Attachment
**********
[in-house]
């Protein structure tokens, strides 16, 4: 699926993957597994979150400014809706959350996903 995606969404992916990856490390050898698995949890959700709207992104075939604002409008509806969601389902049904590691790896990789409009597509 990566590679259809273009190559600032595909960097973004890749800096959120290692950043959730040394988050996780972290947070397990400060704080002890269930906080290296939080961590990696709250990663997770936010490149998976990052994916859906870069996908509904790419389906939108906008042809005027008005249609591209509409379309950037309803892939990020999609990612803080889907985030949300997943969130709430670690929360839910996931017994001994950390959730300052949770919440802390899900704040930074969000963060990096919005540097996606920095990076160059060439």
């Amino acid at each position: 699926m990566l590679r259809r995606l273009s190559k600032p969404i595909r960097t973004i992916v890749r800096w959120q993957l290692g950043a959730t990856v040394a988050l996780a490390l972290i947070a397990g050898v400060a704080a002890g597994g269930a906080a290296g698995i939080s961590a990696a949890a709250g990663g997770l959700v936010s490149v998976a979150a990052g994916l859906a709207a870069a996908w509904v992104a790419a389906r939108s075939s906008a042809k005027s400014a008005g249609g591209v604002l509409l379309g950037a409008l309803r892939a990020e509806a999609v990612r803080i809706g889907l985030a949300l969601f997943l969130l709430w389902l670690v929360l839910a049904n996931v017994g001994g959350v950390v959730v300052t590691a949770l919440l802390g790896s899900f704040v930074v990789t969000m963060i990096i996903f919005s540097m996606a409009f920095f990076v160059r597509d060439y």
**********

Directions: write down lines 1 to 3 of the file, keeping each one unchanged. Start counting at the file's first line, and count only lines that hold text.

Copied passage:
[in-house]
């Protein structure tokens, strides 16, 4: 699926993957597994979150400014809706959350996903 995606969404992916990856490390050898698995949890959700709207992104075939604002409008509806969601389902049904590691790896990789409009597509 990566590679259809273009190559600032595909960097973004890749800096959120290692950043959730040394988050996780972290947070397990400060704080002890269930906080290296939080961590990696709250990663997770936010490149998976990052994916859906870069996908509904790419389906939108906008042809005027008005249609591209509409379309950037309803892939990020999609990612803080889907985030949300997943969130709430670690929360839910996931017994001994950390959730300052949770919440802390899900704040930074969000963060990096919005540097996606920095990076160059060439």
């Amino acid at each position: 699926m990566l590679r259809r995606l273009s190559k600032p969404i595909r960097t973004i992916v890749r800096w959120q993957l290692g950043a959730t990856v040394a988050l996780a490390l972290i947070a397990g050898v400060a704080a002890g597994g269930a906080a290296g698995i939080s961590a990696a949890a709250g990663g997770l959700v936010s490149v998976a979150a990052g994916l859906a709207a870069a996908w509904v992104a790419a389906r939108s075939s906008a042809k005027s400014a008005g249609g591209v604002l509409l379309g950037a409008l309803r892939a990020e509806a999609v990612r803080i809706g889907l985030a949300l969601f997943l969130l709430w389902l670690v929360l839910a049904n996931v017994g001994g959350v950390v959730v300052t590691a949770l919440l802390g790896s899900f704040v930074v990789t969000m963060i990096i996903f919005s540097m996606a409009f920095f990076v160059r597509d060439y």